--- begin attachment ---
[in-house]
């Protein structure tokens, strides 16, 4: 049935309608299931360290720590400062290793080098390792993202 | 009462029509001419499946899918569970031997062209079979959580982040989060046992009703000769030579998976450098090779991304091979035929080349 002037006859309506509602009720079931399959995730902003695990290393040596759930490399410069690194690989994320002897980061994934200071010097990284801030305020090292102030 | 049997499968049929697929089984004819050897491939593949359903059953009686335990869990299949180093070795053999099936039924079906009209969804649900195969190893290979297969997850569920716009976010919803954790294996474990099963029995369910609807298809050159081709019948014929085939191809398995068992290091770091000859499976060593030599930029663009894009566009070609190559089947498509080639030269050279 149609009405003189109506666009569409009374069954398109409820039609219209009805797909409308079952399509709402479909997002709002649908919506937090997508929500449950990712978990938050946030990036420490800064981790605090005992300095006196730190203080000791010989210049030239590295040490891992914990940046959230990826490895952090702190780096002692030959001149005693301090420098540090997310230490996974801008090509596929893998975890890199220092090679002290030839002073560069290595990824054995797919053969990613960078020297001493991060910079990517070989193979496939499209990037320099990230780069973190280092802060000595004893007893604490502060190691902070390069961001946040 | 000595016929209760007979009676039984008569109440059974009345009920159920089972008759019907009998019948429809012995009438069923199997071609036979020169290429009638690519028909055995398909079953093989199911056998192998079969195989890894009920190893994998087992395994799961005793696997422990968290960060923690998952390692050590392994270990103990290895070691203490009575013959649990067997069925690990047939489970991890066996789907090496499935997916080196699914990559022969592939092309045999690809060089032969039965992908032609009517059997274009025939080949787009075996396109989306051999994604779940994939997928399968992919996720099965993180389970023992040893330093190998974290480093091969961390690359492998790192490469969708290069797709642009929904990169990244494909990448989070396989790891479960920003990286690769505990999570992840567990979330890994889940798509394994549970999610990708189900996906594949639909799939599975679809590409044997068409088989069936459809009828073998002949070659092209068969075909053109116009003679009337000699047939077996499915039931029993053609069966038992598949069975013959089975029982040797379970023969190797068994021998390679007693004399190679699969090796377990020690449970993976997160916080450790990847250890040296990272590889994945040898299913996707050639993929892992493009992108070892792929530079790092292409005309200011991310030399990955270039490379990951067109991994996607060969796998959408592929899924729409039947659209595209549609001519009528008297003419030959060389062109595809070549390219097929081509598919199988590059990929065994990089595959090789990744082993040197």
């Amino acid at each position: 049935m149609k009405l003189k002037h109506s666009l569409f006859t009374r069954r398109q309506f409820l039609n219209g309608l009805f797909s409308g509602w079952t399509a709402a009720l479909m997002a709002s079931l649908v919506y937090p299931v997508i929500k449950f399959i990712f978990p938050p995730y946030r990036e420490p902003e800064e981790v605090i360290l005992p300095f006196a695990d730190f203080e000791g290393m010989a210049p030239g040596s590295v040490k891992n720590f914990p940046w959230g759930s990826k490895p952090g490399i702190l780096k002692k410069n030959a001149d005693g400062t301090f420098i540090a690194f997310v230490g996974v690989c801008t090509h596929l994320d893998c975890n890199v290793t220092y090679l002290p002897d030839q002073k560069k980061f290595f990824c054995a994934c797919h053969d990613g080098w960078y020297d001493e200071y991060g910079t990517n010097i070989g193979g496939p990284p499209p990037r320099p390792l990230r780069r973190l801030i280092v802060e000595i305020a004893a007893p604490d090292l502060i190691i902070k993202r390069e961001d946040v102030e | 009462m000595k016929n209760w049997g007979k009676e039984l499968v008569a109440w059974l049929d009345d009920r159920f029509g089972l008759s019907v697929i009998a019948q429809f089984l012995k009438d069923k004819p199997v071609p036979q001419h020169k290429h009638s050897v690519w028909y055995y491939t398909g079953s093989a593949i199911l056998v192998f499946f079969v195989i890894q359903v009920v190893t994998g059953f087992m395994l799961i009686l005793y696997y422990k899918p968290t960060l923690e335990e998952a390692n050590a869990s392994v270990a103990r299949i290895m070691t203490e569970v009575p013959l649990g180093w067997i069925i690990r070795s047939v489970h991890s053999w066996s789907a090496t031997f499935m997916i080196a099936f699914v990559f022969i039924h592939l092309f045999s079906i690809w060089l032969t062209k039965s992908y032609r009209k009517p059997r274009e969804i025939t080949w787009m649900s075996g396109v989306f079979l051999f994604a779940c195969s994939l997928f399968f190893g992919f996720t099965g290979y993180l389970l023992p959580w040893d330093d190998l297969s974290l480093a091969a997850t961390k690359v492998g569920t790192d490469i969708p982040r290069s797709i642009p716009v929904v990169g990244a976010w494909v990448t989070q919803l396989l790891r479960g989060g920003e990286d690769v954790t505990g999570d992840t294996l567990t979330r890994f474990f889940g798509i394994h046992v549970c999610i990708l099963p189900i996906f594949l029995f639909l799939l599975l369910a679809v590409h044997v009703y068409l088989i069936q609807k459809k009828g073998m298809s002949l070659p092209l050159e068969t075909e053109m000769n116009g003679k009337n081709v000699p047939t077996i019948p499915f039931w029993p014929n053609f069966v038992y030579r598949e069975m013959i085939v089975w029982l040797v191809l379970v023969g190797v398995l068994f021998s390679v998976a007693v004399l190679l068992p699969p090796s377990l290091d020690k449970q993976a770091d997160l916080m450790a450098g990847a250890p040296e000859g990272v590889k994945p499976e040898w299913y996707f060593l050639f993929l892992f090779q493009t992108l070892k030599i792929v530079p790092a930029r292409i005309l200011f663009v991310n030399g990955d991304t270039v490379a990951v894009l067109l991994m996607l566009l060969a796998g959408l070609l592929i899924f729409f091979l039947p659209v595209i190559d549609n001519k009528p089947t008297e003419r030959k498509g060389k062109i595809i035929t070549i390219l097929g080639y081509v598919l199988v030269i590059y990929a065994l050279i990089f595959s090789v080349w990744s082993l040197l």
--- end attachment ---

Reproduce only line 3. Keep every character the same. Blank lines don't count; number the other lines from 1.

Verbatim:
């Amino acid at each position: 049935m149609k009405l003189k002037h109506s666009l569409f006859t009374r069954r398109q309506f409820l039609n219209g309608l009805f797909s409308g509602w079952t399509a709402a009720l479909m997002a709002s079931l649908v919506y937090p299931v997508i929500k449950f399959i990712f978990p938050p995730y946030r990036e420490p902003e800064e981790v605090i360290l005992p300095f006196a695990d730190f203080e000791g290393m010989a210049p030239g040596s590295v040490k891992n720590f914990p940046w959230g759930s990826k490895p952090g490399i702190l780096k002692k410069n030959a001149d005693g400062t301090f420098i540090a690194f997310v230490g996974v690989c801008t090509h596929l994320d893998c975890n890199v290793t220092y090679l002290p002897d030839q002073k560069k980061f290595f990824c054995a994934c797919h053969d990613g080098w960078y020297d001493e200071y991060g910079t990517n010097i070989g193979g496939p990284p499209p990037r320099p390792l990230r780069r973190l801030i280092v802060e000595i305020a004893a007893p604490d090292l502060i190691i902070k993202r390069e961001d946040v102030e | 009462m000595k016929n209760w049997g007979k009676e039984l499968v008569a109440w059974l049929d009345d009920r159920f029509g089972l008759s019907v697929i009998a019948q429809f089984l012995k009438d069923k004819p199997v071609p036979q001419h020169k290429h009638s050897v690519w028909y055995y491939t398909g079953s093989a593949i199911l056998v192998f499946f079969v195989i890894q359903v009920v190893t994998g059953f087992m395994l799961i009686l005793y696997y422990k899918p968290t960060l923690e335990e998952a390692n050590a869990s392994v270990a103990r299949i290895m070691t203490e569970v009575p013959l649990g180093w067997i069925i690990r070795s047939v489970h991890s053999w066996s789907a090496t031997f499935m997916i080196a099936f699914v990559f022969i039924h592939l092309f045999s079906i690809w060089l032969t062209k039965s992908y032609r009209k009517p059997r274009e969804i025939t080949w787009m649900s075996g396109v989306f079979l051999f994604a779940c195969s994939l997928f399968f190893g992919f996720t099965g290979y993180l389970l023992p959580w040893d330093d190998l297969s974290l480093a091969a997850t961390k690359v492998g569920t790192d490469i969708p982040r290069s797709i642009p716009v929904v990169g990244a976010w494909v990448t989070q919803l396989l790891r479960g989060g920003e990286d690769v954790t505990g999570d992840t294996l567990t979330r890994f474990f889940g798509i394994h046992v549970c999610i990708l099963p189900i996906f594949l029995f639909l799939l599975l369910a679809v590409h044997v009703y068409l088989i069936q609807k459809k009828g073998m298809s002949l070659p092209l050159e068969t075909e053109m000769n116009g003679k009337n081709v000699p047939t077996i019948p499915f039931w029993p014929n053609f069966v038992y030579r598949e069975m013959i085939v089975w029982l040797v191809l379970v023969g190797v398995l068994f021998s390679v998976a007693v004399l190679l068992p699969p090796s377990l290091d020690k449970q993976a770091d997160l916080m450790a450098g990847a250890p040296e000859g990272v590889k994945p499976e040898w299913y996707f060593l050639f993929l892992f090779q493009t992108l070892k030599i792929v530079p790092a930029r292409i005309l200011f663009v991310n030399g990955d991304t270039v490379a990951v894009l067109l991994m996607l566009l060969a796998g959408l070609l592929i899924f729409f091979l039947p659209v595209i190559d549609n001519k009528p089947t008297e003419r030959k498509g060389k062109i595809i035929t070549i390219l097929g080639y081509v598919l199988v030269i590059y990929a065994l050279i990089f595959s090789v080349w990744s082993l040197l």